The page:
Most operations are straightforward with limited chances of confusion. There are some quirks and frustrations, like changing the driver’s 3.5-inch digital display which takes some analysis, and there is a constant reminder that you’re driving a Chinese product with the language characters appearing above the camera view when reversing.
Storage options are limited, with only a small console and a compact space in front of the stubby gear shifter that can handle a phone. Two cup holders in the console look after takeaway coffees, with doors capable of accommodating bottles.
Back seat passengers are often short-changed in utes, but the GWM offers reasonable leg and head room, along with the benefits of having air vents and one USB port for keeping devices charged. Another two USBs are located upfront.
Boasting a deep tray, it’s an impressive load area with a pair of tie-down hooks at both ends. An extendible rear ladder makes climbing aboard simpler.
The tub comes with a protective layer and a payload of 1050kg.
Strong getting away from a standing start, the turbocharged four-cylinder turbo diesel feels swift when unladen. Apply the throttle with too much enthusiasm and the rear wheels chirp when in two-wheel mode.
With Sport, Eco and Normal drive modes available, it’s a vastly improved driving experience over the old Steed. Like many other dual-cabs, the ride can be unsettled when unladen and the steering vague, but it’s an easy driving experience, whether on the open road or around town.
The steering assist function can be too intrusive — it’s easily turned off if required.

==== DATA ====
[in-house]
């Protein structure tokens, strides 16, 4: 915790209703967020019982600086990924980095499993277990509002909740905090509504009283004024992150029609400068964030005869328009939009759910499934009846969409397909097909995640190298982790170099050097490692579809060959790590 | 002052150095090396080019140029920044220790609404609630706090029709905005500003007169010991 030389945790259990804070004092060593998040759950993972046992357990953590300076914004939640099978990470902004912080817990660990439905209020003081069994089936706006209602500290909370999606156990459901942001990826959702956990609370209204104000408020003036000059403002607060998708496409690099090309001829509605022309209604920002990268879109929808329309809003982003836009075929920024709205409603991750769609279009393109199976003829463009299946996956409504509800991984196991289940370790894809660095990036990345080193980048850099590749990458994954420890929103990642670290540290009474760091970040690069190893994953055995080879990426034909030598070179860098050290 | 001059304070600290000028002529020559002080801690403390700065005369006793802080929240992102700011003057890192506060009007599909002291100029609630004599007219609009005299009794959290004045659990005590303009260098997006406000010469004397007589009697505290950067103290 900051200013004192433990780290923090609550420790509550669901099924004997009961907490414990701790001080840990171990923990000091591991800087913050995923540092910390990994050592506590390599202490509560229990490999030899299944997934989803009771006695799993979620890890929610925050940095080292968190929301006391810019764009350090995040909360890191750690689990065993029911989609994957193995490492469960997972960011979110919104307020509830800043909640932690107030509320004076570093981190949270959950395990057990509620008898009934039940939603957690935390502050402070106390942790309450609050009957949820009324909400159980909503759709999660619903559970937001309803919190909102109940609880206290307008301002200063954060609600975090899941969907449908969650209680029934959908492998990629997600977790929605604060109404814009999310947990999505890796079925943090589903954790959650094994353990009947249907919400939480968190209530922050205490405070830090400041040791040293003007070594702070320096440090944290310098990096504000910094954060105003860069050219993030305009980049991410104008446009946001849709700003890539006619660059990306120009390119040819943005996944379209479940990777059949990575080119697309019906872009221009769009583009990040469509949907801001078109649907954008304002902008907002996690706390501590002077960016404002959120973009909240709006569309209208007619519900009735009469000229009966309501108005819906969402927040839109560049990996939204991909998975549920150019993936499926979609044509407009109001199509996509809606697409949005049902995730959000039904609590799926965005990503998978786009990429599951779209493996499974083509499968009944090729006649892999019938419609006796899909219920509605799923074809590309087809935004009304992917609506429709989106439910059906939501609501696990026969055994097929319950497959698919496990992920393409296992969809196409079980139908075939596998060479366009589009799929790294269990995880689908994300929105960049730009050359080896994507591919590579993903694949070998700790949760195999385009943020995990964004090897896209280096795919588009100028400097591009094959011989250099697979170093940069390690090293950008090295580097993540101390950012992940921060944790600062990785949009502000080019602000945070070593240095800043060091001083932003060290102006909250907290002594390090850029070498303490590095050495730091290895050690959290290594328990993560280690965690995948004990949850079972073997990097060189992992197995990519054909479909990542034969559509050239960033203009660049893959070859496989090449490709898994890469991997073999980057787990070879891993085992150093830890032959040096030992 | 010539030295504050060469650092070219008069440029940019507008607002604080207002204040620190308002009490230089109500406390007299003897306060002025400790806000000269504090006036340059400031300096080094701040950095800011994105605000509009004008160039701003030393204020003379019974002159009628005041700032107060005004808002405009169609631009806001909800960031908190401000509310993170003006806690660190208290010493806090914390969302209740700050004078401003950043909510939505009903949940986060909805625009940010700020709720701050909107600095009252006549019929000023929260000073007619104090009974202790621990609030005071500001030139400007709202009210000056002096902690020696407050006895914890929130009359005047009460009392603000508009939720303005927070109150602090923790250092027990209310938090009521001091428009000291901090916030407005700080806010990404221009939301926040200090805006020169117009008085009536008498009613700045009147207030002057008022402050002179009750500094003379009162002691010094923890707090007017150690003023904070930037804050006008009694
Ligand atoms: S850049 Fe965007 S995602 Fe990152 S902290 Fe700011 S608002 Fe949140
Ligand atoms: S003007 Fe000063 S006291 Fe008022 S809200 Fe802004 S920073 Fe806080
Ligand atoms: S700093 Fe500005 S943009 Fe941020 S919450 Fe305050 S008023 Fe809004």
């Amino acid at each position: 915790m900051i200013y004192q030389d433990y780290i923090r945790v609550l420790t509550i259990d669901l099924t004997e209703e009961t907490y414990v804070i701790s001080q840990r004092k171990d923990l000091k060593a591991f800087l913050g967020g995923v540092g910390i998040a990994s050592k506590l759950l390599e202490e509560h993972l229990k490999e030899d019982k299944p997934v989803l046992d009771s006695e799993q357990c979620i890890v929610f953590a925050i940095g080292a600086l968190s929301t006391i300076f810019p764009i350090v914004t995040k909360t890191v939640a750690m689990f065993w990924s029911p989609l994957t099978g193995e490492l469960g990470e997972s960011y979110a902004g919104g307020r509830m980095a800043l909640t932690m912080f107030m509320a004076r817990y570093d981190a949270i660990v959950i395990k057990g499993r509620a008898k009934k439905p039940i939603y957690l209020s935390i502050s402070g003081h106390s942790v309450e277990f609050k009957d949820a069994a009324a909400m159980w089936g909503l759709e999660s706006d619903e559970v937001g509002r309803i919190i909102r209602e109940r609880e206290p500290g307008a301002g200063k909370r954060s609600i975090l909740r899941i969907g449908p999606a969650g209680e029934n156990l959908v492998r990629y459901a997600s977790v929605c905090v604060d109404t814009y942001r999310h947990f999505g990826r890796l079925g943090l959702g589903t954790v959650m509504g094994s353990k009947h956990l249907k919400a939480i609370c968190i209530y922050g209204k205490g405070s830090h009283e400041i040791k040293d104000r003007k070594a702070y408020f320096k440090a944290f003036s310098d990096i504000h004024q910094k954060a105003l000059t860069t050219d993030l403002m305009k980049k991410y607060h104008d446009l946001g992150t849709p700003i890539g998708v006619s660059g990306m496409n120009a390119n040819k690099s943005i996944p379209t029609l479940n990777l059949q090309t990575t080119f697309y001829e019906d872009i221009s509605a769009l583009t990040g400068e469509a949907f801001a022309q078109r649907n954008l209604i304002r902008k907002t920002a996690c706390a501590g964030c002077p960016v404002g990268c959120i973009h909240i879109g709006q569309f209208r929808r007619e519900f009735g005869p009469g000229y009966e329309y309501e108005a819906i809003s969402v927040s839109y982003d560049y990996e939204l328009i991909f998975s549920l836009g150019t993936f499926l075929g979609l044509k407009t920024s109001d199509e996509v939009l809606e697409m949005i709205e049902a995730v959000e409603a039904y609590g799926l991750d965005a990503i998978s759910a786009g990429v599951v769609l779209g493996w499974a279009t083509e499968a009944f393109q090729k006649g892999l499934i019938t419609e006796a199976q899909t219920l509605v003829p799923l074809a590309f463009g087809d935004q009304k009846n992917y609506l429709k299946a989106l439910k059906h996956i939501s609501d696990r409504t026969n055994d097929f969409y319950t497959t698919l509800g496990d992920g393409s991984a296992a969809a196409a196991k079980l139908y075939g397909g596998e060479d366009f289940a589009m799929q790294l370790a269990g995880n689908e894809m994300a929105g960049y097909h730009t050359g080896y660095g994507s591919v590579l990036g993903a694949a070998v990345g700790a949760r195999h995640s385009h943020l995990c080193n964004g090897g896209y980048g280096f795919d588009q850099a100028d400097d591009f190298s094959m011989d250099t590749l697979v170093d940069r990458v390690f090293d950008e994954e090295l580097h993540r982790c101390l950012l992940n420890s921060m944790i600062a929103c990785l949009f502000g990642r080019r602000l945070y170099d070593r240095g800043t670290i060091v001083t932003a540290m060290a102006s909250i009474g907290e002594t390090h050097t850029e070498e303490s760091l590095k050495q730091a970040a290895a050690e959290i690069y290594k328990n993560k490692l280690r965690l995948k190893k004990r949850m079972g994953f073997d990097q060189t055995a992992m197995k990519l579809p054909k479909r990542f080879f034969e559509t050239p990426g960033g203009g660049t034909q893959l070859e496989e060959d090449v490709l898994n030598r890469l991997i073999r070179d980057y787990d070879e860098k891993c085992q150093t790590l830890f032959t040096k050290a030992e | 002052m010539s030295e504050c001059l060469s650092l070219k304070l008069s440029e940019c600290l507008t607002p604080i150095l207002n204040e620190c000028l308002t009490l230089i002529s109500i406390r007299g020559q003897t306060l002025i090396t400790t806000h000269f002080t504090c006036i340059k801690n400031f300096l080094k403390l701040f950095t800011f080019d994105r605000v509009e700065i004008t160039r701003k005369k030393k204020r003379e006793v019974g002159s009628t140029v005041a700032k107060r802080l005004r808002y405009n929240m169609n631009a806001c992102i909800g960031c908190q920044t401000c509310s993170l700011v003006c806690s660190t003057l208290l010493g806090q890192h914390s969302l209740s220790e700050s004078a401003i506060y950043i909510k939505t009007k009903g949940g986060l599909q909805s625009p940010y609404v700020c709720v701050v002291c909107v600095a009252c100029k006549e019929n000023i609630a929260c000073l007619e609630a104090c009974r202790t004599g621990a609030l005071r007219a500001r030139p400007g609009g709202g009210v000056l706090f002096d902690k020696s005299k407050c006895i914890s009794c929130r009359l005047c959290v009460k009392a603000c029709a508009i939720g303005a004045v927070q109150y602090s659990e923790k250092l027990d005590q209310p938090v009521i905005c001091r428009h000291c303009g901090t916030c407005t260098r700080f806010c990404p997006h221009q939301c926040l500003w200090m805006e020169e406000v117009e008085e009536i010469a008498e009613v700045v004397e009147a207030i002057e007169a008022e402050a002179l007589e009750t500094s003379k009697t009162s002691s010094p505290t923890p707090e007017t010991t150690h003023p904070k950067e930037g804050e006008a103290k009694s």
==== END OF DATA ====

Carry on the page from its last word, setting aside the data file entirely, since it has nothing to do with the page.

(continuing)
During our tenure the diesel particulate filter cleaning function occurred regularly on highway journeys. It all happens automatically, so drivers don’t need any intervention.
Towing capacity was initially rated at 2250kg but was re-homologated and certified earlier this year and is now rated at 3000kg with a 10 per cent maximum downball weight.
Fuel consumption was surprisingly thrifty with some highway travels, dropping to below eight litres for every 100km. That’s about 1.5L/100km less than the official figure from GWM.
There’s no premium for the badge on the grille here. Value comes in spades.
The dual-cab suits my lifestyle, with a long warranty and strong features offering peace of mind and ample life luxuries.
Mitsubishi Triton GLX+ $42,740 D/A
Less features than the GWM, but a tried and trusted offering powered by a 133kW/430Nm 2.4-litre 4-cyl turbo diesel. Braked towing capacity of 3.1 tonnes and average fuel consumption of 8.6L/100km. Warranty coverage of 10 years/200,000km.
SsangYong Musso ELX Auto $35,990 D/A
Under the bonnet is a 133kW/420Nm 2.2-litre turbo diesel, with a towing capacity of 3.5 tonnes. Average fuel consumption of 8.9L/100km. Boasts the same warranty as the GWM, with the current special offer inclusive of three years of free servicing. This model lacks some of the best safety kit found on the next model up.
Underpowered compared to some rivals, the GWM Ute is a surprisingly well-rounded performer. Those looking to tow regularly would be best to find something more hairy-chested. But anyone chasing a lifestyle dual-cab will find it a compelling option for the price.